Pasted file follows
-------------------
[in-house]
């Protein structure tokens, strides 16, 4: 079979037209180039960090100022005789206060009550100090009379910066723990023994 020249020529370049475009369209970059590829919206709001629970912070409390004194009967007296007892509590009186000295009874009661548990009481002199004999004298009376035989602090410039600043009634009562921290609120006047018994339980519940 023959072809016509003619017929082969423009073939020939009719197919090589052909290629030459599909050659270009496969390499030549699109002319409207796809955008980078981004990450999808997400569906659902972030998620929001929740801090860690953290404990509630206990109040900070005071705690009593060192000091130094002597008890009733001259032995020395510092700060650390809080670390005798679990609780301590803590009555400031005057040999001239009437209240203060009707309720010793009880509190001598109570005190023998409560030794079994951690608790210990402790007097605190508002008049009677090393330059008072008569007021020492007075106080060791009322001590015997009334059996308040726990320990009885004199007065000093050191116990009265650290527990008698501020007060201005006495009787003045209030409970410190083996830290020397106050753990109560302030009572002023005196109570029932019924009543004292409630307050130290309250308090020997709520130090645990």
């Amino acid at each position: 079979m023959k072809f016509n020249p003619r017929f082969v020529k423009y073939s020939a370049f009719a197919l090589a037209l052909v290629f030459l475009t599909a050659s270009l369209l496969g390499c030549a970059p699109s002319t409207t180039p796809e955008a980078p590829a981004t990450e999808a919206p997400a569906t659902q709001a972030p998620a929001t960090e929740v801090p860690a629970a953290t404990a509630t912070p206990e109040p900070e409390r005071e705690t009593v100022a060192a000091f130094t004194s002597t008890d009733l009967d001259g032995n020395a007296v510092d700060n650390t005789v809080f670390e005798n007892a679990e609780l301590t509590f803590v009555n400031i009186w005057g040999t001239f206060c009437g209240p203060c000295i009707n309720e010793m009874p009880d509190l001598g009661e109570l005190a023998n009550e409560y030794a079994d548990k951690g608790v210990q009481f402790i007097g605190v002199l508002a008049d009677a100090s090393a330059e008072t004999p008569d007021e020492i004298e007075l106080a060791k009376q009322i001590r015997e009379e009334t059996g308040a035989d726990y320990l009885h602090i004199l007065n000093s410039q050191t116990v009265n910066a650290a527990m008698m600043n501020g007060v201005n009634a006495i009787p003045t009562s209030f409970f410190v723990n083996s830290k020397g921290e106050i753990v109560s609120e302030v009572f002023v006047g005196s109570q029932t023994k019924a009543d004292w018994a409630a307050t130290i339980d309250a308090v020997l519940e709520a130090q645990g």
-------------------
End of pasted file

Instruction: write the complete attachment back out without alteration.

[in-house]
């Protein structure tokens, strides 16, 4: 079979037209180039960090100022005789206060009550100090009379910066723990023994 020249020529370049475009369209970059590829919206709001629970912070409390004194009967007296007892509590009186000295009874009661548990009481002199004999004298009376035989602090410039600043009634009562921290609120006047018994339980519940 023959072809016509003619017929082969423009073939020939009719197919090589052909290629030459599909050659270009496969390499030549699109002319409207796809955008980078981004990450999808997400569906659902972030998620929001929740801090860690953290404990509630206990109040900070005071705690009593060192000091130094002597008890009733001259032995020395510092700060650390809080670390005798679990609780301590803590009555400031005057040999001239009437209240203060009707309720010793009880509190001598109570005190023998409560030794079994951690608790210990402790007097605190508002008049009677090393330059008072008569007021020492007075106080060791009322001590015997009334059996308040726990320990009885004199007065000093050191116990009265650290527990008698501020007060201005006495009787003045209030409970410190083996830290020397106050753990109560302030009572002023005196109570029932019924009543004292409630307050130290309250308090020997709520130090645990």
């Amino acid at each position: 079979m023959k072809f016509n020249p003619r017929f082969v020529k423009y073939s020939a370049f009719a197919l090589a037209l052909v290629f030459l475009t599909a050659s270009l369209l496969g390499c030549a970059p699109s002319t409207t180039p796809e955008a980078p590829a981004t990450e999808a919206p997400a569906t659902q709001a972030p998620a929001t960090e929740v801090p860690a629970a953290t404990a509630t912070p206990e109040p900070e409390r005071e705690t009593v100022a060192a000091f130094t004194s002597t008890d009733l009967d001259g032995n020395a007296v510092d700060n650390t005789v809080f670390e005798n007892a679990e609780l301590t509590f803590v009555n400031i009186w005057g040999t001239f206060c009437g209240p203060c000295i009707n309720e010793m009874p009880d509190l001598g009661e109570l005190a023998n009550e409560y030794a079994d548990k951690g608790v210990q009481f402790i007097g605190v002199l508002a008049d009677a100090s090393a330059e008072t004999p008569d007021e020492i004298e007075l106080a060791k009376q009322i001590r015997e009379e009334t059996g308040a035989d726990y320990l009885h602090i004199l007065n000093s410039q050191t116990v009265n910066a650290a527990m008698m600043n501020g007060v201005n009634a006495i009787p003045t009562s209030f409970f410190v723990n083996s830290k020397g921290e106050i753990v109560s609120e302030v009572f002023v006047g005196s109570q029932t023994k019924a009543d004292w018994a409630a307050t130290i339980d309250a308090v020997l519940e709520a130090q645990g």